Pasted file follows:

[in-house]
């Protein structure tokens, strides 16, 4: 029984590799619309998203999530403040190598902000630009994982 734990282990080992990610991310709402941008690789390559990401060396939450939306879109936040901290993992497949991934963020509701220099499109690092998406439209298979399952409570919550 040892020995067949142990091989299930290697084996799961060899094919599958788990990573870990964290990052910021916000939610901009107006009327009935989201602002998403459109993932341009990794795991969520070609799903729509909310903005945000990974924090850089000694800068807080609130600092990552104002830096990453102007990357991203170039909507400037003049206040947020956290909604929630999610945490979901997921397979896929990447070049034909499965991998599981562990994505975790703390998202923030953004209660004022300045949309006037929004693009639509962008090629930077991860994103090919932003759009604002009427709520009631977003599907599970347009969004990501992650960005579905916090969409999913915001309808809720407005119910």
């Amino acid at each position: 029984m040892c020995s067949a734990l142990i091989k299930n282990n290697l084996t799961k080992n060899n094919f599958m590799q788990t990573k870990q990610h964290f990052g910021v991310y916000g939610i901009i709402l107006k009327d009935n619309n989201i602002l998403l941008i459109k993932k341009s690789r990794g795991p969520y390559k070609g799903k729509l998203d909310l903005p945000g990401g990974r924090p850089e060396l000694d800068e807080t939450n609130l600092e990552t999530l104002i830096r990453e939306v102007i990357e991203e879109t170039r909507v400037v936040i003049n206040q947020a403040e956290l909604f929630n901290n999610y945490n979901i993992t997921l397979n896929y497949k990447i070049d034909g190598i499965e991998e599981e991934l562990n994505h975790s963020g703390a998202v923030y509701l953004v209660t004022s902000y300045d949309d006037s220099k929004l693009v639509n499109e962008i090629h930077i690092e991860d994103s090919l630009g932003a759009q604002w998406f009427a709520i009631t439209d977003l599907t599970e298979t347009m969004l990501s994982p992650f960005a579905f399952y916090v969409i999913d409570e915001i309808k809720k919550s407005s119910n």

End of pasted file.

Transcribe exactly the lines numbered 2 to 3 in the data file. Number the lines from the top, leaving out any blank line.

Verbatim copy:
């Protein structure tokens, strides 16, 4: 029984590799619309998203999530403040190598902000630009994982 734990282990080992990610991310709402941008690789390559990401060396939450939306879109936040901290993992497949991934963020509701220099499109690092998406439209298979399952409570919550 040892020995067949142990091989299930290697084996799961060899094919599958788990990573870990964290990052910021916000939610901009107006009327009935989201602002998403459109993932341009990794795991969520070609799903729509909310903005945000990974924090850089000694800068807080609130600092990552104002830096990453102007990357991203170039909507400037003049206040947020956290909604929630999610945490979901997921397979896929990447070049034909499965991998599981562990994505975790703390998202923030953004209660004022300045949309006037929004693009639509962008090629930077991860994103090919932003759009604002009427709520009631977003599907599970347009969004990501992650960005579905916090969409999913915001309808809720407005119910």
């Amino acid at each position: 029984m040892c020995s067949a734990l142990i091989k299930n282990n290697l084996t799961k080992n060899n094919f599958m590799q788990t990573k870990q990610h964290f990052g910021v991310y916000g939610i901009i709402l107006k009327d009935n619309n989201i602002l998403l941008i459109k993932k341009s690789r990794g795991p969520y390559k070609g799903k729509l998203d909310l903005p945000g990401g990974r924090p850089e060396l000694d800068e807080t939450n609130l600092e990552t999530l104002i830096r990453e939306v102007i990357e991203e879109t170039r909507v400037v936040i003049n206040q947020a403040e956290l909604f929630n901290n999610y945490n979901i993992t997921l397979n896929y497949k990447i070049d034909g190598i499965e991998e599981e991934l562990n994505h975790s963020g703390a998202v923030y509701l953004v209660t004022s902000y300045d949309d006037s220099k929004l693009v639509n499109e962008i090629h930077i690092e991860d994103s090919l630009g932003a759009q604002w998406f009427a709520i009631t439209d977003l599907t599970e298979t347009m969004l990501s994982p992650f960005a579905f399952y916090v969409i999913d409570e915001i309808k809720k919550s407005s119910n």